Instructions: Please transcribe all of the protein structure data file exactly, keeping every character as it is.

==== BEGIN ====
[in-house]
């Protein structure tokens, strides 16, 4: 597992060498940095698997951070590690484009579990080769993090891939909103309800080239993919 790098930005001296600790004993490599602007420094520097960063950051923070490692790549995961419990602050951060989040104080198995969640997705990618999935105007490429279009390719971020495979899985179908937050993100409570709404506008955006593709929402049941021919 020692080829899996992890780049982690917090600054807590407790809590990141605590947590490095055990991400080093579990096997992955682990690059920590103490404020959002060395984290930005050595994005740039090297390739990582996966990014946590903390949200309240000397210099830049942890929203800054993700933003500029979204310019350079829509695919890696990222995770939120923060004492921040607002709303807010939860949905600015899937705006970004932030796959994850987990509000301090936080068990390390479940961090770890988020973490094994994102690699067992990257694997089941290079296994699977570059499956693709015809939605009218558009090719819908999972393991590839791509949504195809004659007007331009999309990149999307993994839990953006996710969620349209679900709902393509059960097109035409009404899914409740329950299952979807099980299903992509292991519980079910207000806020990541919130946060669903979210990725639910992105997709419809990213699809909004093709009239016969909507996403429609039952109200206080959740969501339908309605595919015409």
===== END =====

[in-house]
């Protein structure tokens, strides 16, 4: 597992060498940095698997951070590690484009579990080769993090891939909103309800080239993919 790098930005001296600790004993490599602007420094520097960063950051923070490692790549995961419990602050951060989040104080198995969640997705990618999935105007490429279009390719971020495979899985179908937050993100409570709404506008955006593709929402049941021919 020692080829899996992890780049982690917090600054807590407790809590990141605590947590490095055990991400080093579990096997992955682990690059920590103490404020959002060395984290930005050595994005740039090297390739990582996966990014946590903390949200309240000397210099830049942890929203800054993700933003500029979204310019350079829509695919890696990222995770939120923060004492921040607002709303807010939860949905600015899937705006970004932030796959994850987990509000301090936080068990390390479940961090770890988020973490094994994102690699067992990257694997089941290079296994699977570059499956693709015809939605009218558009090719819908999972393991590839791509949504195809004659007007331009999309990149999307993994839990953006996710969620349209679900709902393509059960097109035409009404899914409740329950299952979807099980299903992509292991519980079910207000806020990541919130946060669903979210990725639910992105997709419809990213699809909004093709009239016969909507996403429609039952109200206080959740969501339908309605595919015409």